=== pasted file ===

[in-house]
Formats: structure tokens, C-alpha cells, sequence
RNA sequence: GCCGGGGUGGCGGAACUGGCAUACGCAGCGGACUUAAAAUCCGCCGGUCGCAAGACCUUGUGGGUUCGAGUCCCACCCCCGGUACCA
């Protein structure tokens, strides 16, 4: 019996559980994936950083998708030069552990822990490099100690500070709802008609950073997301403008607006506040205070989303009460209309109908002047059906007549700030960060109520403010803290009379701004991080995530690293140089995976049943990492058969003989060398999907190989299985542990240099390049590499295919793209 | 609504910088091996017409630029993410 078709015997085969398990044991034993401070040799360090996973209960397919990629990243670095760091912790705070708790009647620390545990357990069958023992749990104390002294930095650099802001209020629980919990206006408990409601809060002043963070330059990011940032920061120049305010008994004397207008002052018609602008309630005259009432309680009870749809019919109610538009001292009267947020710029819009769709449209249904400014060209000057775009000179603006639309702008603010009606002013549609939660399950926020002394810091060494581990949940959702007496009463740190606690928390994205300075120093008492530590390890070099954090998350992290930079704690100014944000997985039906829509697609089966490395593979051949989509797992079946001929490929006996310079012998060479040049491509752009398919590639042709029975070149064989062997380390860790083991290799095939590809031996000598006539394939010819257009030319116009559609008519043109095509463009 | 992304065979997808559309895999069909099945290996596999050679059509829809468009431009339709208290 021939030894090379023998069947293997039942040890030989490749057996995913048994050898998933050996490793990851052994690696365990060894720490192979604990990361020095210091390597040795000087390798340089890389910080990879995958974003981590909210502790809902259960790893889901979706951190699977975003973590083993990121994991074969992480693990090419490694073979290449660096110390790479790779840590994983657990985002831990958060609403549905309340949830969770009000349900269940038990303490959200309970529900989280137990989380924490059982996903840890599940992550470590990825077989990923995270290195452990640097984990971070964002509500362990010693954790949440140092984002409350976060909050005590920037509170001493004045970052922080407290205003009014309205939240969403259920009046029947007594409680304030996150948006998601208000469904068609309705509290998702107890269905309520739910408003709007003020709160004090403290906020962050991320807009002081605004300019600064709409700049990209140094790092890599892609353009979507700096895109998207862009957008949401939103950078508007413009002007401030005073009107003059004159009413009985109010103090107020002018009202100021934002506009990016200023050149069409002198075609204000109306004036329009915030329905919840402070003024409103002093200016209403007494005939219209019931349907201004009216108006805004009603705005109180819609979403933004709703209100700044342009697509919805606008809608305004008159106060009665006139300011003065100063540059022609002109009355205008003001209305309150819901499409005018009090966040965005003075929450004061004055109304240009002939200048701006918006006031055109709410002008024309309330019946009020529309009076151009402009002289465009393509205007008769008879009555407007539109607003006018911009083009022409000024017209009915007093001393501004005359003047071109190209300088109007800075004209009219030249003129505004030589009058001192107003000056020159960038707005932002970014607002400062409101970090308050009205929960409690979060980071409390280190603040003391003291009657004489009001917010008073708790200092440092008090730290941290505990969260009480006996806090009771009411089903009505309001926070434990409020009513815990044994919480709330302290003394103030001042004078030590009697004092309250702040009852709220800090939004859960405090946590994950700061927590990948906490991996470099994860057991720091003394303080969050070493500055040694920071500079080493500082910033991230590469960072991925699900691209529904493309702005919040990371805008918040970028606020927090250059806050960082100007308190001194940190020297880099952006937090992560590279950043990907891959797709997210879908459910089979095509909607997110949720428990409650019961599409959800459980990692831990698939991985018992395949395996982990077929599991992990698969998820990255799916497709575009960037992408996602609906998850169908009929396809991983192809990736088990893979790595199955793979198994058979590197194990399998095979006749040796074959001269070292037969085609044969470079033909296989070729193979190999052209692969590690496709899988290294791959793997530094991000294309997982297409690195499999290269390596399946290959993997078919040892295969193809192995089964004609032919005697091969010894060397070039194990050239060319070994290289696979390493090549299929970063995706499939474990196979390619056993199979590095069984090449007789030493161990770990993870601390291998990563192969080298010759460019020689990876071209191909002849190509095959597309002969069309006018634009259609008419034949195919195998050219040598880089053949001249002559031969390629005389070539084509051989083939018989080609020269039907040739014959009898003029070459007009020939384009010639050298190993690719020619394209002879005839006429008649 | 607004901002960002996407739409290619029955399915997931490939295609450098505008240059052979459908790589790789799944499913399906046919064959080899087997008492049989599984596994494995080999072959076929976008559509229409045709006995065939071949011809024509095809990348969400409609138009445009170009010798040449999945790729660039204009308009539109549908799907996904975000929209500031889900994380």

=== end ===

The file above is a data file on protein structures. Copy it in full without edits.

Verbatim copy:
[in-house]
Formats: structure tokens, C-alpha cells, sequence
RNA sequence: GCCGGGGUGGCGGAACUGGCAUACGCAGCGGACUUAAAAUCCGCCGGUCGCAAGACCUUGUGGGUUCGAGUCCCACCCCCGGUACCA
């Protein structure tokens, strides 16, 4: 019996559980994936950083998708030069552990822990490099100690500070709802008609950073997301403008607006506040205070989303009460209309109908002047059906007549700030960060109520403010803290009379701004991080995530690293140089995976049943990492058969003989060398999907190989299985542990240099390049590499295919793209 | 609504910088091996017409630029993410 078709015997085969398990044991034993401070040799360090996973209960397919990629990243670095760091912790705070708790009647620390545990357990069958023992749990104390002294930095650099802001209020629980919990206006408990409601809060002043963070330059990011940032920061120049305010008994004397207008002052018609602008309630005259009432309680009870749809019919109610538009001292009267947020710029819009769709449209249904400014060209000057775009000179603006639309702008603010009606002013549609939660399950926020002394810091060494581990949940959702007496009463740190606690928390994205300075120093008492530590390890070099954090998350992290930079704690100014944000997985039906829509697609089966490395593979051949989509797992079946001929490929006996310079012998060479040049491509752009398919590639042709029975070149064989062997380390860790083991290799095939590809031996000598006539394939010819257009030319116009559609008519043109095509463009 | 992304065979997808559309895999069909099945290996596999050679059509829809468009431009339709208290 021939030894090379023998069947293997039942040890030989490749057996995913048994050898998933050996490793990851052994690696365990060894720490192979604990990361020095210091390597040795000087390798340089890389910080990879995958974003981590909210502790809902259960790893889901979706951190699977975003973590083993990121994991074969992480693990090419490694073979290449660096110390790479790779840590994983657990985002831990958060609403549905309340949830969770009000349900269940038990303490959200309970529900989280137990989380924490059982996903840890599940992550470590990825077989990923995270290195452990640097984990971070964002509500362990010693954790949440140092984002409350976060909050005590920037509170001493004045970052922080407290205003009014309205939240969403259920009046029947007594409680304030996150948006998601208000469904068609309705509290998702107890269905309520739910408003709007003020709160004090403290906020962050991320807009002081605004300019600064709409700049990209140094790092890599892609353009979507700096895109998207862009957008949401939103950078508007413009002007401030005073009107003059004159009413009985109010103090107020002018009202100021934002506009990016200023050149069409002198075609204000109306004036329009915030329905919840402070003024409103002093200016209403007494005939219209019931349907201004009216108006805004009603705005109180819609979403933004709703209100700044342009697509919805606008809608305004008159106060009665006139300011003065100063540059022609002109009355205008003001209305309150819901499409005018009090966040965005003075929450004061004055109304240009002939200048701006918006006031055109709410002008024309309330019946009020529309009076151009402009002289465009393509205007008769008879009555407007539109607003006018911009083009022409000024017209009915007093001393501004005359003047071109190209300088109007800075004209009219030249003129505004030589009058001192107003000056020159960038707005932002970014607002400062409101970090308050009205929960409690979060980071409390280190603040003391003291009657004489009001917010008073708790200092440092008090730290941290505990969260009480006996806090009771009411089903009505309001926070434990409020009513815990044994919480709330302290003394103030001042004078030590009697004092309250702040009852709220800090939004859960405090946590994950700061927590990948906490991996470099994860057991720091003394303080969050070493500055040694920071500079080493500082910033991230590469960072991925699900691209529904493309702005919040990371805008918040970028606020927090250059806050960082100007308190001194940190020297880099952006937090992560590279950043990907891959797709997210879908459910089979095509909607997110949720428990409650019961599409959800459980990692831990698939991985018992395949395996982990077929599991992990698969998820990255799916497709575009960037992408996602609906998850169908009929396809991983192809990736088990893979790595199955793979198994058979590197194990399998095979006749040796074959001269070292037969085609044969470079033909296989070729193979190999052209692969590690496709899988290294791959793997530094991000294309997982297409690195499999290269390596399946290959993997078919040892295969193809192995089964004609032919005697091969010894060397070039194990050239060319070994290289696979390493090549299929970063995706499939474990196979390619056993199979590095069984090449007789030493161990770990993870601390291998990563192969080298010759460019020689990876071209191909002849190509095959597309002969069309006018634009259609008419034949195919195998050219040598880089053949001249002559031969390629005389070539084509051989083939018989080609020269039907040739014959009898003029070459007009020939384009010639050298190993690719020619394209002879005839006429008649 | 607004901002960002996407739409290619029955399915997931490939295609450098505008240059052979459908790589790789799944499913399906046919064959080899087997008492049989599984596994494995080999072959076929976008559509229409045709006995065939071949011809024509095809990348969400409609138009445009170009010798040449999945790729660039204009308009539109549908799907996904975000929209500031889900994380």